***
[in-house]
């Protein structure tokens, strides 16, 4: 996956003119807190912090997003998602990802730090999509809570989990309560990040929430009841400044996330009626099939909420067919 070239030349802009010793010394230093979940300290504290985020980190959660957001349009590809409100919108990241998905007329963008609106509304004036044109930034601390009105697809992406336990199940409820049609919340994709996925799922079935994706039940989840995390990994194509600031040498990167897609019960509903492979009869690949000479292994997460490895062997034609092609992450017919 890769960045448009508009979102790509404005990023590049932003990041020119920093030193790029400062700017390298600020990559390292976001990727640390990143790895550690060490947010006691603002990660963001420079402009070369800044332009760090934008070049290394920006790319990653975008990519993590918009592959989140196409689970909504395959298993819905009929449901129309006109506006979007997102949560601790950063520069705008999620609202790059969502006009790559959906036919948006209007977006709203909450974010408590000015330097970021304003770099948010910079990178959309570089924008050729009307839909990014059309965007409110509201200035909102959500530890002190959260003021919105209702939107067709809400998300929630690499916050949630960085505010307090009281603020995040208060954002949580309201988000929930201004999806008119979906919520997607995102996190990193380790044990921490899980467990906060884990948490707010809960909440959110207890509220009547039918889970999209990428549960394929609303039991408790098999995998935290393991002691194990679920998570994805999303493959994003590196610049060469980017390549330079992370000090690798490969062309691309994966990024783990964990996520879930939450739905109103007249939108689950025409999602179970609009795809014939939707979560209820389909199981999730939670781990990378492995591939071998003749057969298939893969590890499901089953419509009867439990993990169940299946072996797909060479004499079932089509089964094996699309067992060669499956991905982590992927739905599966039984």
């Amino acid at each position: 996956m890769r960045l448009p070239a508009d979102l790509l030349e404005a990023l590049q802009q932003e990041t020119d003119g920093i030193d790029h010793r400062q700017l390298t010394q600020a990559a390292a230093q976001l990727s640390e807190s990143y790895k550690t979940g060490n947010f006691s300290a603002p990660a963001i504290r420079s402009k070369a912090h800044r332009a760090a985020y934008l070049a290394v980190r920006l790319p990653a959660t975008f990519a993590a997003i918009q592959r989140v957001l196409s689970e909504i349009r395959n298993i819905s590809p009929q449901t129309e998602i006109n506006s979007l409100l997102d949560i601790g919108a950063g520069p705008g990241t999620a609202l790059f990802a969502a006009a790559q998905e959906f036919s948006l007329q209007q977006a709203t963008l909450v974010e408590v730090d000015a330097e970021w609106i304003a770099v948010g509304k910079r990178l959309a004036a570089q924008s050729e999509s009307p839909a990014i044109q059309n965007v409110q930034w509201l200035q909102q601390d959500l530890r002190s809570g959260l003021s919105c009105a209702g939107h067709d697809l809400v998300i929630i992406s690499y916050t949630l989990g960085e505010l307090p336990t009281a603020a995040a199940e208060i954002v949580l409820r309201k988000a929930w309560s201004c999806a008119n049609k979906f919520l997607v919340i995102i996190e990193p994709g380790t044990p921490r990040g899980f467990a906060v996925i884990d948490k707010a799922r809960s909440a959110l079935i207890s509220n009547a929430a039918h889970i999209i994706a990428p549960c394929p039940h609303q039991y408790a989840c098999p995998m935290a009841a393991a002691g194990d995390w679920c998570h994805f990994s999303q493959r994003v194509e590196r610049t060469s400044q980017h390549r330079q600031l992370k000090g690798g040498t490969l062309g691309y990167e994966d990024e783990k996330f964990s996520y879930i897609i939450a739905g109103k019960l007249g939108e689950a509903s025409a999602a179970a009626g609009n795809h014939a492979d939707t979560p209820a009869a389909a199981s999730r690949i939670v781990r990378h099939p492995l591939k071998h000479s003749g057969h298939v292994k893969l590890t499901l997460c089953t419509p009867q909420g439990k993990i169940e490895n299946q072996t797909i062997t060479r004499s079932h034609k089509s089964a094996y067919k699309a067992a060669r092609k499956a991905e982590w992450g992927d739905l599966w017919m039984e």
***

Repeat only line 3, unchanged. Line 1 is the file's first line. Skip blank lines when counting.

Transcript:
């Amino acid at each position: 996956m890769r960045l448009p070239a508009d979102l790509l030349e404005a990023l590049q802009q932003e990041t020119d003119g920093i030193d790029h010793r400062q700017l390298t010394q600020a990559a390292a230093q976001l990727s640390e807190s990143y790895k550690t979940g060490n947010f006691s300290a603002p990660a963001i504290r420079s402009k070369a912090h800044r332009a760090a985020y934008l070049a290394v980190r920006l790319p990653a959660t975008f990519a993590a997003i918009q592959r989140v957001l196409s689970e909504i349009r395959n298993i819905s590809p009929q449901t129309e998602i006109n506006s979007l409100l997102d949560i601790g919108a950063g520069p705008g990241t999620a609202l790059f990802a969502a006009a790559q998905e959906f036919s948006l007329q209007q977006a709203t963008l909450v974010e408590v730090d000015a330097e970021w609106i304003a770099v948010g509304k910079r990178l959309a004036a570089q924008s050729e999509s009307p839909a990014i044109q059309n965007v409110q930034w509201l200035q909102q601390d959500l530890r002190s809570g959260l003021s919105c009105a209702g939107h067709d697809l809400v998300i929630i992406s690499y916050t949630l989990g960085e505010l307090p336990t009281a603020a995040a199940e208060i954002v949580l409820r309201k988000a929930w309560s201004c999806a008119n049609k979906f919520l997607v919340i995102i996190e990193p994709g380790t044990p921490r990040g899980f467990a906060v996925i884990d948490k707010a799922r809960s909440a959110l079935i207890s509220n009547a929430a039918h889970i999209i994706a990428p549960c394929p039940h609303q039991y408790a989840c098999p995998m935290a009841a393991a002691g194990d995390w679920c998570h994805f990994s999303q493959r994003v194509e590196r610049t060469s400044q980017h390549r330079q600031l992370k000090g690798g040498t490969l062309g691309y990167e994966d990024e783990k996330f964990s996520y879930i897609i939450a739905g109103k019960l007249g939108e689950a509903s025409a999602a179970a009626g609009n795809h014939a492979d939707t979560p209820a009869a389909a199981s999730r690949i939670v781990r990378h099939p492995l591939k071998h000479s003749g057969h298939v292994k893969l590890t499901l997460c089953t419509p009867q909420g439990k993990i169940e490895n299946q072996t797909i062997t060479r004499s079932h034609k089509s089964a094996y067919k699309a067992a060669r092609k499956a991905e982590w992450g992927d739905l599966w017919m039984e």